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Probably less people working = less reported deaths. Some countries report less cases on weekends because they simply have less people doing the tests.



posted on Jul, 13 2020 @ 05:12 PM
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It looks to peak on Wed. and Thursday. I think it is just reporting times. Over the weekend, there is not as much reporting deaths going on, so it takes till mid week to get caught up. No spike on Mondays, but an incline through Wed..



posted on Jul, 13 2020 @ 05:43 PM
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Everyone recovering from the previous day's hangover so no one wants to go to the doc or get out the house.

Though, if you look at the trend, it does kind of act like a typical city week. People start going out more on Thursdays, peak Friday and Saturday and right back down to the drull on Sunday.. The horror day of going back to work on Monday.

Internet traffic and Online Game traffic does this as well.

I realized this by a few different games I've played over the years as well as playing with Crypto. When I sold stuff in game, I knew it would be best buying between Wed - Saturday and selling those same items for higher on Sunday and Monday. Sounds backwards but you have more people to buy and sell to at the end of the week vs Sunday and Monday where no one sells anything and it's all priced on demand.


edit on 13-7-2020 by StallionDuck because: (no reason given)

edit on 13-7-2020 by StallionDuck because: (no reason given)



posted on Jul, 13 2020 @ 05:46 PM
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originally posted by: StallionDuck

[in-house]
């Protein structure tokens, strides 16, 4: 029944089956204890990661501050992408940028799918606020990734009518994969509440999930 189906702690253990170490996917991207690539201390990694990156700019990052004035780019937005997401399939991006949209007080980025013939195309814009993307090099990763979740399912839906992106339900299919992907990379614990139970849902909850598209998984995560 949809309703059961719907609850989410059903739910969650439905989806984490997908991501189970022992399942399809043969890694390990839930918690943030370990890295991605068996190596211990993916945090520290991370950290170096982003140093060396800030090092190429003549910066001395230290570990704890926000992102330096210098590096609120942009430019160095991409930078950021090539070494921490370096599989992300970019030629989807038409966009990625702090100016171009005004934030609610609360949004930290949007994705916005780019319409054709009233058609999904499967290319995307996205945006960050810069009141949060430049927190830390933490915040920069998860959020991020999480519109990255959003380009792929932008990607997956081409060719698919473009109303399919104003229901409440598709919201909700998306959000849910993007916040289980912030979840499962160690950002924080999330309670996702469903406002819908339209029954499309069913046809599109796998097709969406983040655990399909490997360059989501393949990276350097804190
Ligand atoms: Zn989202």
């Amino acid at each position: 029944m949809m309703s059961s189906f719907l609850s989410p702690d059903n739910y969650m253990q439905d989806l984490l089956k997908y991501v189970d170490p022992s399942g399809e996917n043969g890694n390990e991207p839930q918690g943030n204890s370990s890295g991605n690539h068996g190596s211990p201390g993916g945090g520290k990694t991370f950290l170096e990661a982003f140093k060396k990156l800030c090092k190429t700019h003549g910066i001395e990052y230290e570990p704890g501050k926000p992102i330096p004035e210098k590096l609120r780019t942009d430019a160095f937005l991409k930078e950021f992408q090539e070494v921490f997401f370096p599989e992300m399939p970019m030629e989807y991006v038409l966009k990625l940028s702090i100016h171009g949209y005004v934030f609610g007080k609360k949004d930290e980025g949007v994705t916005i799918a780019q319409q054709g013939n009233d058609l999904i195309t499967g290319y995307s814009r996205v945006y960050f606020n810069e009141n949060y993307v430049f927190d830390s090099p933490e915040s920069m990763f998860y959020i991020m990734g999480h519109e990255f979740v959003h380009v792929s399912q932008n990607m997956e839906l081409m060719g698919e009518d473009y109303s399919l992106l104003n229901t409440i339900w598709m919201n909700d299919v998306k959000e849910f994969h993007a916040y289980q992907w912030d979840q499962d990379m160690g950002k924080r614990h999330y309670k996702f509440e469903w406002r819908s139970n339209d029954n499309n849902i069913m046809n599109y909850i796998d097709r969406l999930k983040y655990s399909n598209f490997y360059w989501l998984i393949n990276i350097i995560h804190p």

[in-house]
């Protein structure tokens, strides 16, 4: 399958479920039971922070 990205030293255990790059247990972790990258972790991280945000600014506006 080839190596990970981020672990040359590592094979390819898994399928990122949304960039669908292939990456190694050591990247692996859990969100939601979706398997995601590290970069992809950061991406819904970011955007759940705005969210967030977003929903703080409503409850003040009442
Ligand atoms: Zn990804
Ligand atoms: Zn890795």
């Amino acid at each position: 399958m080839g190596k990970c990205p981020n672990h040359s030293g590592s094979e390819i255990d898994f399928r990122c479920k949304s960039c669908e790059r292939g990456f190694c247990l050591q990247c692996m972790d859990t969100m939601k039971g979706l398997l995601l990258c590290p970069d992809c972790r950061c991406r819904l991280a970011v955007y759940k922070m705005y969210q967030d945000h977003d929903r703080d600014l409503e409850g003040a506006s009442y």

Everyone recovering from the previous day's hangover so no one wants to go to the doc or get out the house.


These aren't new cases, they're DEATHS. Now, if laziness and/or a hangover is the cure for death, please pass me some hooch and direct me to the nearest Lay-Z-Boy and I'm good for the next several hundred years.



posted on Jul, 13 2020 @ 06:02 PM
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originally posted by: burdman30ott6

originally posted by: bigfatfurrytexan
a reply to: burdman30ott6

I'd bet its an issue with when someone will answer the phone to sign a paper.


That would make more sense if Mondays saw a major spike, which they don't.

I dunno... this strikes me as being very curious.


Great point.



posted on Jul, 13 2020 @ 06:31 PM
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Unless worldometer and other tracking sites have access to death certificate data and use it, it's likely that has something to do with it.

edit on 7/13/2020 by Phage because: (no reason given)



posted on Jul, 13 2020 @ 06:48 PM
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a reply to: Phage

The data comes from each state's official health department portal, per Worldmeters. I'm sure they aren't getting death certificates, but they are using each state's government-issued daily numbers.



posted on Jul, 13 2020 @ 06:52 PM
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It's not a US-specific issue, either...

Brazil

Curiously, Monday's seem to be the day COVID takes a rest in
Mexico
and
Russia




posted on Jul, 13 2020 @ 06:59 PM
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a reply to: burdman30ott6

Right. So report date rather than date of death.

Just ran this for Texas. From the state's data.


edit on 7/13/2020 by Phage because: (no reason given)



posted on Jul, 14 2020 @ 01:18 PM
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a reply to: burdman30ott6

Reporting just simply doesn't take place daily throughout the data reporting and collection system. If you look at daily charts, the pattern is super consistent qith the ups & downs.

Best to view the 7-Day moving average.



posted on Jul, 15 2020 @ 01:21 PM
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originally posted by: Phage
a reply to: burdman30ott6

Right. So report date rather than date of death.

Just ran this for Texas. From the state's data.



Ah Monday the lords day...


Oh and followed by Taco Tuesday of course!